More New and Used
from Private Sellers
Questions About This Book?
Why should I rent this book?
How do rental returns work?
What version or edition is this?
This is the edition with a publication date of 12/31/2013.
What is included with this book?
Wittgenstein: Comparisons and Context is a collection of P. M. S. Hacker's papers on Wittgenstein and Wittgensteinian themes written over the last decade. It presents Hacker's own (Wittgensteinian) conception of philosophy, and defends it against criticisms. Two essays compare Wittgenstein with Kant on transcendental arguments, and offer a Wittgensteinian critique of Kant's transcendental deduction. Two further essays trace the development of Wittgenstein's philosophy of psychology, and examine his anthropological and ethnological approach to philosophical problems. This leads naturally to a synoptic comparison of Wittgenstein's later philosophy of language with formal, truth-conditional conceptions of language. A further two clarificatory essays follow these comparative ones: the first concerns Wittgenstein's conception of grammar, and his exclusion of theses, doctrines, dogmas, and opinions in philosophy; the second concerns his treatment of intentionality. The penultimate essay examines Quine's epistemological naturalism, which is often presented as a more scientific approach to philosophical problems than Wittgenstein's. The final essay offers a synoptic view of analytic philosophy and its history, in which Wittgenstein played so notable a part. The volume complements Hacker's previous collection, Wittgenstein: Connections and Controversies (OUP, 2001), but stands as an independent contribution to work in the field.
P. M. S. Hacker is Emeritus Research Fellow at St John's College, Oxford. He is author of Insight and Illusion (Clarendon Press, 1972 [2nd revised ed. 1986]), the four-volume Analytical Commentary on the Philosophical Investigations, the first two volumes, co-authored with G. P. Baker, of Wittgenstein's Place in Twentieth-Century Analytic Philosophy (Blackwell, 1980-96), and Wittgenstein: Connections and Controversies (OUP, 2001). He has written extensively on philosophy and the neurosciences, most recently Philosophical Foundations of Neuroscience (Blackwell, 2003), and History of Cognitive Neuroscience (Wiley-Blackwell, 2008), co-authored with M. R. Bennett. He is currently writing a three-volume work on human nature, the first volume of which, Human Nature: the Categorial Framework, was published in 2007 (Blackwell). The sequel, Human Nature: the Cognitive and Cogitative Powers, is to be published in 2013.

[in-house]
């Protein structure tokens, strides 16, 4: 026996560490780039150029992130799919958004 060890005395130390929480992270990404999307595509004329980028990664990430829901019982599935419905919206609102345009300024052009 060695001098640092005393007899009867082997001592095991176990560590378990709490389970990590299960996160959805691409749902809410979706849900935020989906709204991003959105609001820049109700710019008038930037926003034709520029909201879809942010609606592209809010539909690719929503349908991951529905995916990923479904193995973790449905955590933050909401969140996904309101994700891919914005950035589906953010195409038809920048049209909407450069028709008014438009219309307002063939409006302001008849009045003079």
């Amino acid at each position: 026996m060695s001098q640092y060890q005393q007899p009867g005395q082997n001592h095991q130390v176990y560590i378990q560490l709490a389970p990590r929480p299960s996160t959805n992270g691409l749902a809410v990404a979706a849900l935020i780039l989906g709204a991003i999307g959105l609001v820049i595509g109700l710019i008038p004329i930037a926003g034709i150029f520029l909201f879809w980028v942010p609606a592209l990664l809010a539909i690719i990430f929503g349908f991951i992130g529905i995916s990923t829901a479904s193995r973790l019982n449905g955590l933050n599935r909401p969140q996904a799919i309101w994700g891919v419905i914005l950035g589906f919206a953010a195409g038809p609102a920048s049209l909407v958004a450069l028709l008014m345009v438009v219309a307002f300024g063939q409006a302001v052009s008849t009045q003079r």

Table of Contents
Original Places of Publication
Part I On Method
1. Philosophy: a Contribution not to Human Knowledge but to Human Understanding
Part II Comparisons and Clarifications
2. Kant and Wittgenstein: the Matter of Transcendental Arguments
3. Kant's Transcendental Deduction--a Wittgensteinian Critique
4. The Development of Wittgenstein's Philosophy of Psychology
5. Wittgenstein's Anthropological and Ethnological Approach
6. Two Conceptions of Language
7. Wittgenstein on Grammar, Theses, and Dogmatism
8. Intentionality and the Harmony between Language and Reality
Part III Context
9. Passing by the Naturalistic Turn: on Quine's cul-de-sac
10. Analytic Philosophy--What, Whence and Whither?